The English expression “wired grid” mobilizes again reflexive associations. I would like to mention here two famous names of historical conceptualism and minimalism, whose works could give another indentation in this constellation. Trying to test the multiple configurations of reality in its infinite deployment, Robert Smithson has verified the purity in geometric reflective structures in a well-known series inspired by optical isomers: “Enantiomorphic Chambers” (1965). My second example is taken from the canonical context of minimalism. Aspen Magazine’s minimalist number, edited by Brian O’Doherty, has published in 1967 Tony Smith’s project for “The Maze” (crisscrossing of symmetrical and square grids), where the artist imagines a genuine “labyrinth of the mind rather than a monument”, where pathways are consubstantial to the entire design, unwillingly disavowing the impossibility of objective neutrality in art object.

Mirroring the twofoldness of the goals in a perfect enantiomer, Vlad Nanca manages to detour the post-minimalist object through the kissing anecdote (a reminder of Brancusi relenting remnants in our artistic automatisms related to the gate symbolism); and he manages also to dissolve further away, with equal irony, the anecdote in contingency, since he doesn’t want to block the object in simple historiographic reading.

With its proliferating semantics, Vlad Nanca’s object becomes a “dialectic image”. It’s a new way of conceptual expression, filled with subjectivity, gathering the right amount of ambiguity under the tricky appearance of a crystalline symmetry."

Mica Gherghescu


with Mrs Maria Heinke


20 years after the political changes in Central and Eastern Europe, most of the countries in the region have reasons to celebrate. Romania is probably the only one that has to commemorate something, since the events that took place in late December 1989 made thousands of victims only to see the second line of the previous political power installing itself as the new government.

Vlad Nancӑ, whose works are often political, is doing a new installation as a commemoration of the bloody events from December 1989. An old lady is sitting in an armchair in the gallery space, knitting a black scarf. She started working on it in the first day of the exhibition and the plan is to continue to knit every day, her effort resulting in a lengthy scarf, some 10 meters long, enough to put around a person’s entire body. The title of the performance, Commemora illustrates the artist's wish to make a gesture of remembrance of the victims of the 1989 Romanian Revolution. During the bloody days at the end of December 1989 countless news stories were told on television. One of these was of a group of old ladies who had sent knitted socks and gloves to the soldiers guarding the national television building in Bucharest. Picking on the this story Vlad Nancӑ recreates the situation, 20 years later, with the help of Mrs Heinke, who would be “knitting the thread of recent history into a stretched black scarf”. At the end of the exhibition and of the knitting process, the artist will wrap himself in the black scarf as a gesture of commemoration and remembrance.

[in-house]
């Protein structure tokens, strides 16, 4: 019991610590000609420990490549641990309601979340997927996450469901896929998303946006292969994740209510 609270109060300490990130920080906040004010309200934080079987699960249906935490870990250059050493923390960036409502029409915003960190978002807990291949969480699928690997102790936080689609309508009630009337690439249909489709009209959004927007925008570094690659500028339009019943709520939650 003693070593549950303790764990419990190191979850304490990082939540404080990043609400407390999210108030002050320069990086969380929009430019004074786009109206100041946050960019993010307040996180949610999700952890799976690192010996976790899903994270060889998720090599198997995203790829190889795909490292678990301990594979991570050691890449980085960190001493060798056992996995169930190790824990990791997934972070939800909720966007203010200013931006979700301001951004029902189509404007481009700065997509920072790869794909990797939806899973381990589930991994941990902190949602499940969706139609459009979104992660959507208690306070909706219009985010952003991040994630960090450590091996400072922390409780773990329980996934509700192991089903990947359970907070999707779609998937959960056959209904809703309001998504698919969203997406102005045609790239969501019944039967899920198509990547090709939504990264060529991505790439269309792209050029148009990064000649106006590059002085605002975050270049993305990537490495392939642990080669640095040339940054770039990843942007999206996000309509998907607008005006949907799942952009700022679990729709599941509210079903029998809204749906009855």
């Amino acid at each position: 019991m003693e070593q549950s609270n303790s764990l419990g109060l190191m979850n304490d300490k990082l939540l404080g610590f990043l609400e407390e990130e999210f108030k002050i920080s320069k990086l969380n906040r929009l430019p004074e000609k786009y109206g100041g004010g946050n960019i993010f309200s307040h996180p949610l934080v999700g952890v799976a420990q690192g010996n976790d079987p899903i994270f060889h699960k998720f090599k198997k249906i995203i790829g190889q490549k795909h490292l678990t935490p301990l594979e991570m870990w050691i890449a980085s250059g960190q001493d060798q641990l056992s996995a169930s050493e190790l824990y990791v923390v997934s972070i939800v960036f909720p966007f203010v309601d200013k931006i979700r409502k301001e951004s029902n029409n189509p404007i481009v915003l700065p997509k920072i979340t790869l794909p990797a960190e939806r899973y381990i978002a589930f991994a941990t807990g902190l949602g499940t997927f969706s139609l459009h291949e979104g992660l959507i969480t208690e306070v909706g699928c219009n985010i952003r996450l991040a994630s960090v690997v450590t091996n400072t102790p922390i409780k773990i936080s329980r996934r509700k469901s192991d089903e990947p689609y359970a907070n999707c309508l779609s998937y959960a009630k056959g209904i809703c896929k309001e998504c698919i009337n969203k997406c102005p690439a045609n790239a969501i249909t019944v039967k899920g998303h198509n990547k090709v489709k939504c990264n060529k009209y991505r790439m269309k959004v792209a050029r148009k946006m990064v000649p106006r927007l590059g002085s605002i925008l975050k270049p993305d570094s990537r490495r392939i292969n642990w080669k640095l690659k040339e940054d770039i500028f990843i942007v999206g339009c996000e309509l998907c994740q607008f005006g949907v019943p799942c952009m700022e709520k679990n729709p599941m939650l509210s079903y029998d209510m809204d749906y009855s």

The Romanian Revolution of 1989 is a key moment in the country’s recent history and Vlad Nancӑ has referred to it in some previous works. For his 2005 Errorism exhibition he produced the ludic Terrorist Balloon – a black balloon resembling a person wearing a balaclava was his impression of the recent terrorism situation with the ‘War against terror’ but also a reference to the 1989 terrorists that were fighting during the hectic days of the Romanian Revolution, terrorists that were never to be found. In 2006 Nancӑ was commissioned to do a work on the celebration of 50 years of the National Television in Bucharest. He then hung up on the television building a 27 metre long banner with the sentence The Revolution Will Not Be Televised. He used Gil Scott Heron’s famous words as a comment on the authenticity of the Romanian Revolution of 1989, supposedly the first Revolution ever to be transmitted live on television. A more recent work, which is also present in this exhibition, the Revolution Book, is an artist book in which a series of details of images from the 1989 events are showing a different reading of that momentum. Taken from a photo album entitled The bloody chronicle of Bucharest during the Revolution, very small details cropped from the original photographs, are showing a distinct visual interpretation of the Revolution, focusing on less usual aspects of what the bloody Revolution was. It is a less engaged reading, more serene and rather disconnected from the emotional clutter that such a moment can provoke.